After delaying our departure for a couple of extra days on Limnos island where we were staying with Ellie's brother Toby, we dragged ourselves back onto the boat (the same boat that had been impounded a few weeks prior to our arrival for its poor safety record and also because the company was apparently having problems covering the running costs of the ferry) and headed back to the mainland at Kavala. Dark skies full of rain greeted our arrival and we abandoned our attempt to escape the city at night to find a campspot and opted for a friendly guesthouse up the incredibly steep and windy lanes of the old town, where we heaved our loaded mounts up just before the deluge.
We left in the morning during a lull in the downpour but it caught us later again. Our campsite that night was a building site for a fancy looking sea-view apartment in whose shell we pitched up and dried off.
In Thessaloniki we were hosted by a comedian and radio show host, Alex, who put us up at short notice and we swapped cycling tales over his homemade tsiphoro (the Greek version of grappa).
Our route across northern Greece to the Adriatic port town of Igoumenitsa followed the old and largely deserted national roads. After Veria, we camped in a leafless orchard and experienced the first cooler night in Greece now that we had left the warmer Aegean shoreline. Winding up to a monastery on the way to Kozani the next morning, we returned to stunning autumn scenes in the deciduous forests on the lower slopes. A couple of days later we were in the coniferous forests in the higher Pindos mountains, camped on a forest track beside a bear-warning sign when something stumbled up on the tent's guy rope. The jingling bell indicated something more domestic however like a goat or sheep.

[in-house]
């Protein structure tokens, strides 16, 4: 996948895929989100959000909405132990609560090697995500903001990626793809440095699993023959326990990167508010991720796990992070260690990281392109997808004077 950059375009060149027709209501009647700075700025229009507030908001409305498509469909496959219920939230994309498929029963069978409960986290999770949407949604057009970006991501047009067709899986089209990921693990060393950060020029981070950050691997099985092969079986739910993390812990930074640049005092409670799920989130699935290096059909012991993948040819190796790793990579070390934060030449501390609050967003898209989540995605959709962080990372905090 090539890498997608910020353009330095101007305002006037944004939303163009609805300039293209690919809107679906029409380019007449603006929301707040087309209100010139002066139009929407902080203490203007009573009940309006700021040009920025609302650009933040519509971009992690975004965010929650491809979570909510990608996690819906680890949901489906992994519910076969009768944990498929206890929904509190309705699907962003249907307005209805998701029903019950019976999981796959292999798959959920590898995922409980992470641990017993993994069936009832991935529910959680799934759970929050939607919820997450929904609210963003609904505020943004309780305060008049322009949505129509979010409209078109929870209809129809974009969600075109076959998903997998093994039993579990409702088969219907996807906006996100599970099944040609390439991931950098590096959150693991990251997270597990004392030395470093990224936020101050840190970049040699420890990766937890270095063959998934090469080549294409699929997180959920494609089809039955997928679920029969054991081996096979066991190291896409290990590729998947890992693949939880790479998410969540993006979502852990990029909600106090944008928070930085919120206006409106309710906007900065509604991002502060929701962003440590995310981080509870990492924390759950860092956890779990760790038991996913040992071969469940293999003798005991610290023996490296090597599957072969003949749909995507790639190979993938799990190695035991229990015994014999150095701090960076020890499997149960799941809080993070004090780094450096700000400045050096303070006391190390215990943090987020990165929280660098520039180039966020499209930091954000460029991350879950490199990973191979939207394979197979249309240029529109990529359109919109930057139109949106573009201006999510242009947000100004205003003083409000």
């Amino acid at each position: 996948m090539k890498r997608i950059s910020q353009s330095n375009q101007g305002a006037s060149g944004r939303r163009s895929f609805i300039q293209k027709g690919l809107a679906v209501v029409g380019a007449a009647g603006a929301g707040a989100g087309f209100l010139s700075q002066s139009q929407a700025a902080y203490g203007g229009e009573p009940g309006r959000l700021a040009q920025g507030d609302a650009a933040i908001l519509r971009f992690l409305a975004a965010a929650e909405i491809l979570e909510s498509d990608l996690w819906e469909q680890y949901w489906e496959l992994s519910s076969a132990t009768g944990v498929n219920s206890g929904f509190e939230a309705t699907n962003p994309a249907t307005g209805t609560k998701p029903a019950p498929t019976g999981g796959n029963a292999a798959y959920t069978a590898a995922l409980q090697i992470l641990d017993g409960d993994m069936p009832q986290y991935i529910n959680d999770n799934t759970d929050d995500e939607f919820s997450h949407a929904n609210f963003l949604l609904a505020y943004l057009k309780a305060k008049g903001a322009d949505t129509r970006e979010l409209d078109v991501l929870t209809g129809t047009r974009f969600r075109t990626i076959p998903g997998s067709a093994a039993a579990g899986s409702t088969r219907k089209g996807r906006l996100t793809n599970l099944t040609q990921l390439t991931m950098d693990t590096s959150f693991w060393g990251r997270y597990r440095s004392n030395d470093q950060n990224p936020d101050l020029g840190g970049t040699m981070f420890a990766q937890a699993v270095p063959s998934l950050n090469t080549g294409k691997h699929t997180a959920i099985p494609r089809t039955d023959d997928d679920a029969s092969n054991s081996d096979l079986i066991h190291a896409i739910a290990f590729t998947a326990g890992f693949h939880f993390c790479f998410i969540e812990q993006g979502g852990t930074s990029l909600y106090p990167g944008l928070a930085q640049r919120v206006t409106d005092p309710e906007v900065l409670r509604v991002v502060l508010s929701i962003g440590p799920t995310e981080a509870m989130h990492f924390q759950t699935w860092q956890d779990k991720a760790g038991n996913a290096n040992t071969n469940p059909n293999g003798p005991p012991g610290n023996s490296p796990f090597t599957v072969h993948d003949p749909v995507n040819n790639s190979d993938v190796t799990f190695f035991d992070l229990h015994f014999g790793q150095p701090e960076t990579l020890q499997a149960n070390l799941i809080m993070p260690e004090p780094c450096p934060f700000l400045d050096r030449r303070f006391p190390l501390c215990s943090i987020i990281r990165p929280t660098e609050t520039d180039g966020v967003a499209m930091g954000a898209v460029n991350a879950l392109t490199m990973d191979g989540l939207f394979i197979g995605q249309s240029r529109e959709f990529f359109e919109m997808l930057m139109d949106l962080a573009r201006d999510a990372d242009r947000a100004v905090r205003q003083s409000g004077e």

It's hunting season now and on permitted days the report of shotguns booms across valleys. Camouflaged middle aged men drink their coffees at the ubiquitous cafés, weighed down like Pancho Villa with cartridge belts slung around their waists and their dogs whining loudly from the nearby pickup trucks.
Our final two days were a washout as we packed up our soaking home in the high Pindos before stopping in the pretty but touristy town of Metsovo where we sat in the brief sunshine drying ourselves and clothes in the central square amid well-heeled visitors and curious locals. We rode on into Ioannina in a dusk thunderstorm with ocassional flashes of lightning guiding our way. Neither our jackets and trousers nor our panniers give any pretense of being waterproof any longer. Indeed my jacket seems more adept at keeping the water in than out.
Yesterday we reached the Adriatic and stocked up on provisions for our 17 hour journey up to the Italian port city of Ancona. Celebrations for our own mini Hellenic Odyssey were a gyros (wonderful Greek fast food) and a beer. As our tent and clothes dried off in the warm passenger terminal, truckers from across Europe waited for the midnight sailing. A loud Tipperary accent shouting endless expletives down his mobile phone stood out from the rest.
Pedalled: 81,332 km
PS apologies for those following my route on google maps. It is doing stupid things and won't display my updated info at the moment.